It may check e-mail, play videos, surf the web and revolutionize computing, but will it save publishing? A few weeks after the iPad's release, the reviews are in. While tech sites focus mostly on the shiny-shiny software (and are, with a few caveats, positive), bookish reviewers have been less impressed; the consensus appears to be that, while booksellers and publishers may have been hoping for a Kindle-killer, the iPad is not it. Please note that there are umpteen-mabillion reviews of the iPad and only 24 hours in the day and only six of those when I am not at work or sleeping. So, with that in mind, I offer a roundup of my favorites. For more, go forth and Google!Mike Shatzkin of Idea Logical
notes that while the screen is larger than the Kindle, the extra weight, the backlit screen and the frustrations of the iBooks store (too few books, poor organization, limited search functionality) make the iPad less than the ideal e-reader. However, he finds a silver lining: "The good news for publishers is that Apple will sell a lot of them as 'content machines': to people who aren't primarily book readers. We might pick up some new e-book readers from the large universe of people who hardly read books now as a result. That would expand the market to our benefit."Kassia Kroszer of Booksquare
agrees that the iPad will be, "at best, an ancillary device" for e-reading. The weight and size make it impractical for toting around (especially if you already have a Kindle and/or an iPhone), and she, too, is irritated with the iBooks store, albeit for different reasons: "There is an interesting prudishness in the Apple organization. As noted in this Boing Boing story
, it extends to the use of the word "sperm" when referencing a specific type of whale (the screenshot shows "s***m"). We've heard stories about apps being rejected for content reasons. As a thinking adult, this bothers me."
Jane Litte likes the iPad a lot--but not as an e-reader. On Dear Author
, she breaks down the areas where the iPad fails to deliver, citing the weight and backlit screen as big drawbacks. In addition, "the iBooks Store is sparsely populated and unbrowsable unless you only want to read and buy contemporary and historicals that Apple or the publisher have determined should meet your gaze."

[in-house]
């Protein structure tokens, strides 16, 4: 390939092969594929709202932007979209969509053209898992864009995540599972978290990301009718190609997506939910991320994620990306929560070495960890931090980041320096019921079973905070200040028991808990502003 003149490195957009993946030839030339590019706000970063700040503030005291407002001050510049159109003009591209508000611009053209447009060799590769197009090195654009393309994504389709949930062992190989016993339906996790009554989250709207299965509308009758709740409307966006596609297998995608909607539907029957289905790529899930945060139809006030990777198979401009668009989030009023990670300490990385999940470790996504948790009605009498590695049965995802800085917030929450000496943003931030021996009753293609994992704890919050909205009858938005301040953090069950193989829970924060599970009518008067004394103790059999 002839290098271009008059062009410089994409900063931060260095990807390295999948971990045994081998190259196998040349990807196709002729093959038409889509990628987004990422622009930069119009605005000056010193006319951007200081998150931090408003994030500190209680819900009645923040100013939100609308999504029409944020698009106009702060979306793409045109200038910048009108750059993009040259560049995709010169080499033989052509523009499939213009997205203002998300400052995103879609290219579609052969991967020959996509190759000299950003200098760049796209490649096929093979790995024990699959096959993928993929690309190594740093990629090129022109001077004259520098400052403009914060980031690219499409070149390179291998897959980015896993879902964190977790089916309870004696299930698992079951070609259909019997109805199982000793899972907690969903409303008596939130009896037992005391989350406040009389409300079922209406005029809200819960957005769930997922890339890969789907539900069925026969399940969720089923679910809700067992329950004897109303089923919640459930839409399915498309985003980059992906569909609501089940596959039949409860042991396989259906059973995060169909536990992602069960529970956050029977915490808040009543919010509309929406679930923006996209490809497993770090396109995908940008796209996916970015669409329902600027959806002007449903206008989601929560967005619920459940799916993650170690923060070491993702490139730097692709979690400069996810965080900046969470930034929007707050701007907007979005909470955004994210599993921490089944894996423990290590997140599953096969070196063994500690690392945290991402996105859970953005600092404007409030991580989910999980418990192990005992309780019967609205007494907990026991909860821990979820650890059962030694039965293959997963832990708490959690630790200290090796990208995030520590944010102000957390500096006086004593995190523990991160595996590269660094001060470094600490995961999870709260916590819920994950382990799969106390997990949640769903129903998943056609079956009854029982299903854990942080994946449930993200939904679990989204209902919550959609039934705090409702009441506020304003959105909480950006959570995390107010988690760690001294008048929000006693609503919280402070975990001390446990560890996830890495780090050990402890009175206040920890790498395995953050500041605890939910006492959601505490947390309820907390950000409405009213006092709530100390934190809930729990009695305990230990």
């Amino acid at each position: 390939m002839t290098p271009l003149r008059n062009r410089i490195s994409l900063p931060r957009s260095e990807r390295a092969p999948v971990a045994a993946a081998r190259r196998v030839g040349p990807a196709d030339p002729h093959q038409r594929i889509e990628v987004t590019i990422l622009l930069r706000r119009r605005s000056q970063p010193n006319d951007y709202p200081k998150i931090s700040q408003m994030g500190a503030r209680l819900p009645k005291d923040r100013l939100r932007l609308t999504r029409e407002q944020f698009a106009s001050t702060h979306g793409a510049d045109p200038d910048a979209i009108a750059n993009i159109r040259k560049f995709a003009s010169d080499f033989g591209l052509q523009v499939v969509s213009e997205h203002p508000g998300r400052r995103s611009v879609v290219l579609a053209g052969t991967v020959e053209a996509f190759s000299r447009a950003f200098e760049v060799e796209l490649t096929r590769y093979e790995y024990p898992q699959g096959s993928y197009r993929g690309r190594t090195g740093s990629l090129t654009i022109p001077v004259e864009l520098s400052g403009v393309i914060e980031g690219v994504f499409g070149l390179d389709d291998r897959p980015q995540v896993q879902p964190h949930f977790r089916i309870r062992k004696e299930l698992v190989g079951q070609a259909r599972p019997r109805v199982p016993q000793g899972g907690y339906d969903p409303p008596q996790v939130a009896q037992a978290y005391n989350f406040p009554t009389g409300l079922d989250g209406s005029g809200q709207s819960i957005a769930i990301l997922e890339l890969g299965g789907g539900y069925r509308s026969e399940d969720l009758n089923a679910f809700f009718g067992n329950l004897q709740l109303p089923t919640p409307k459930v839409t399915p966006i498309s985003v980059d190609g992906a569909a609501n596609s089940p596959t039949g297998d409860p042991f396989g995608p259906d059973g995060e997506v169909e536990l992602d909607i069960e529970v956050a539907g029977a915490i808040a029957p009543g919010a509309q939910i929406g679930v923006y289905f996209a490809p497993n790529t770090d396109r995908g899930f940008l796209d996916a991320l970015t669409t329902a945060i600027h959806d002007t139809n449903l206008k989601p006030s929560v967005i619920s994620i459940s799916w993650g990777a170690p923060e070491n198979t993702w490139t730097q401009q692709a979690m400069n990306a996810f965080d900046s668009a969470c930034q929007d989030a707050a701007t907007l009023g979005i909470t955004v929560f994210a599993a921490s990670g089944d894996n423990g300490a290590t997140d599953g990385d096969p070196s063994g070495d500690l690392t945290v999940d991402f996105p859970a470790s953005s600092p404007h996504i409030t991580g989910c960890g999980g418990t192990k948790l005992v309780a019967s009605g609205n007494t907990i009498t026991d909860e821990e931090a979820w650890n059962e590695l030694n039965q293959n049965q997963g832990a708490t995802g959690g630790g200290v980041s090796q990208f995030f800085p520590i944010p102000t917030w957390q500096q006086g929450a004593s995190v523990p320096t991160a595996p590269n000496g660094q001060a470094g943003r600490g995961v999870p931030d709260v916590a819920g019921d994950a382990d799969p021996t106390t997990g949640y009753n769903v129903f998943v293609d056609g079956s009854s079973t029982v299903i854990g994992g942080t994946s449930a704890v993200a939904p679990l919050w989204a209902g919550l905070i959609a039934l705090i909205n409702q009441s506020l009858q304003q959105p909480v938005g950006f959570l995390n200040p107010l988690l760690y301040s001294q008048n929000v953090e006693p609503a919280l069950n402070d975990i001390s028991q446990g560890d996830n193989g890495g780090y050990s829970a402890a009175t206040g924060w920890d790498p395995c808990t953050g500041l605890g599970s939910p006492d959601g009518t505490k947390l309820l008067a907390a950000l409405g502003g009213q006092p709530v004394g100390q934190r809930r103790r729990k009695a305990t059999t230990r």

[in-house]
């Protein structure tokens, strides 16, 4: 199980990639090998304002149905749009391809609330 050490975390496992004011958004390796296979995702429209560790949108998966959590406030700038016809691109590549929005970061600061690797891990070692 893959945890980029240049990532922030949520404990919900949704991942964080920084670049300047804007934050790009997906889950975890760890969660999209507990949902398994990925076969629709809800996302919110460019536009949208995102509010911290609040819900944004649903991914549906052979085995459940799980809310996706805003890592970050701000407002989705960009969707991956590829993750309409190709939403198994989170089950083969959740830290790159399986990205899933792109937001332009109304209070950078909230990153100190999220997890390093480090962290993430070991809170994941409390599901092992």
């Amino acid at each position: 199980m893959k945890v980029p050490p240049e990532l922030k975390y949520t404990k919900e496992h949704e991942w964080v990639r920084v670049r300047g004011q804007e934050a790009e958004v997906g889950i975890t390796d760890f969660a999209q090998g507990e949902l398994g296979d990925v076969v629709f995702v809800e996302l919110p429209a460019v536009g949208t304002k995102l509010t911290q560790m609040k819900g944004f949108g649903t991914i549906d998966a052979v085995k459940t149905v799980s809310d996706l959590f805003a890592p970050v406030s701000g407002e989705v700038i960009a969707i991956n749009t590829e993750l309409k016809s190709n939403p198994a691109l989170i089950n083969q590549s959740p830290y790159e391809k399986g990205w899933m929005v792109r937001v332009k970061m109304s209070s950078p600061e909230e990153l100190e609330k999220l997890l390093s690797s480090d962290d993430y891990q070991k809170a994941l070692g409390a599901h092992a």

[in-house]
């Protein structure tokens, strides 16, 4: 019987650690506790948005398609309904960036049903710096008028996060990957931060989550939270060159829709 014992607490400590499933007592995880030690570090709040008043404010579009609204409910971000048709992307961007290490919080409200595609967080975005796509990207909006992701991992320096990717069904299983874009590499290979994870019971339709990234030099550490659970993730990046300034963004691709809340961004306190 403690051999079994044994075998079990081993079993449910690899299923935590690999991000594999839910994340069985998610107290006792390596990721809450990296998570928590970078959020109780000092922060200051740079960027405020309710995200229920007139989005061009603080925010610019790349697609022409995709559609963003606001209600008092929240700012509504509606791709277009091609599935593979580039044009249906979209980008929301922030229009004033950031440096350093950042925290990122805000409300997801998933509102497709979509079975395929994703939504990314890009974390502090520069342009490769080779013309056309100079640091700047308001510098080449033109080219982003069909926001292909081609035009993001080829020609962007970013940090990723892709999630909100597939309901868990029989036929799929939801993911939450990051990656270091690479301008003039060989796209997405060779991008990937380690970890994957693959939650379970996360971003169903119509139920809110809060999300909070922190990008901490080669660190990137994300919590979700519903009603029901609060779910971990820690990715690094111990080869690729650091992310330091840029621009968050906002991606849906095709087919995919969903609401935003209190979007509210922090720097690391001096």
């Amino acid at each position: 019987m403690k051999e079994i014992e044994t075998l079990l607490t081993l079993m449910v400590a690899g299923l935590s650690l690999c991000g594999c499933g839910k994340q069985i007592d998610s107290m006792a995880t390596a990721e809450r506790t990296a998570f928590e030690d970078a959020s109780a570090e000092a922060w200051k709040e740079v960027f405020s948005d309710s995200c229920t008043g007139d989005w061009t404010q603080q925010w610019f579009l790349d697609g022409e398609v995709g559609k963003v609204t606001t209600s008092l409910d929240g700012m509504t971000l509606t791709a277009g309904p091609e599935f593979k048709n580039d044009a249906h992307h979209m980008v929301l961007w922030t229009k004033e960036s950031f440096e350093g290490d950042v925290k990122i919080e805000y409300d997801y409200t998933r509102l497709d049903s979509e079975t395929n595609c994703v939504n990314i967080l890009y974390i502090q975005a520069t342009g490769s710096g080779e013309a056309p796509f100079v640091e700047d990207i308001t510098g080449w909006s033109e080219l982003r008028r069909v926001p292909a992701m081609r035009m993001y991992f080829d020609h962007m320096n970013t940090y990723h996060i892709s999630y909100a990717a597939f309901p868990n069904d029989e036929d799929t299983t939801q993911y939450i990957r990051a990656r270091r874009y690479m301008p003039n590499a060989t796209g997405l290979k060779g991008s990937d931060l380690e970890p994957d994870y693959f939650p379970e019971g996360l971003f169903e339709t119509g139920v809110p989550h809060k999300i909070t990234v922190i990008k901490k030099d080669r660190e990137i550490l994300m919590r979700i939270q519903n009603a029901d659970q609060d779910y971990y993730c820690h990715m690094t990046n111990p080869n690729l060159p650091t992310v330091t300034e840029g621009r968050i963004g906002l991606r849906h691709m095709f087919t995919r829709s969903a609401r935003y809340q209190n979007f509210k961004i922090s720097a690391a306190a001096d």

And Sarah Wendell from Smart Bitches, Trashy Books
not only agrees with all of the above, but answers the all-important question: Is it worth what it costs? "Depends on what you want. Do you want a device that will allow you to watch tv and movies via Netflix, use Twitter, send email, and maybe read something? Sure.... Do you want a dedicated digital book reader? Then this is not the best option. And I still don't know what the best option is, to be honest. I don't think it's here yet. And I await its arrival."
But then consider the opinions of two other bookfolk who have iPads and are enthusiastic about them.
Drew Goodman, trade books sales manager at the University of Utah Campus Store, says, "Overall, I've enjoyed using the iPad, [both] as an eReader and for many other things." Concerning the device's weight, "it's really no heavier than holding a hardcover book." While he agrees that iBooks has drawbacks, "I'm sure the iBookstore and iBook app will get better and evolve over time, giving a better buying and reading experience." He also says the eyestrain issue has been overblown. "To me, reading from the iPad isn't like reading from a backlit computer monitor. You have complete control over the brightness from within iBooks and the Kindle app."
Elizabeth Silvis, who over the years has worked for Random House, Hachette, HarperCollins and Ingram, likes her iPad so much that she sold her Kindle. "The best part about the iPad is that it doesn't restrict you to JUST using their product. You have books you downloaded from Goodreads? Add it! Kindle library? Add it! Your own Great American Novel? Add it! Heck, you could probably even write your book on the iPad." And she prefers the backlit screen: "Having to always bring/use a light source to read the Kindle was really annoying. I can (and have) played with the brightness settings endlessly.... Like anything new and shiny, you just have to get used to it." But, a true reader, she concluded, "The iPad or the Kindle will NEVER replace books for me. When I travel I bring my electronic device loaded to the gills, but I always bring a book or two as well."--Jenn Northington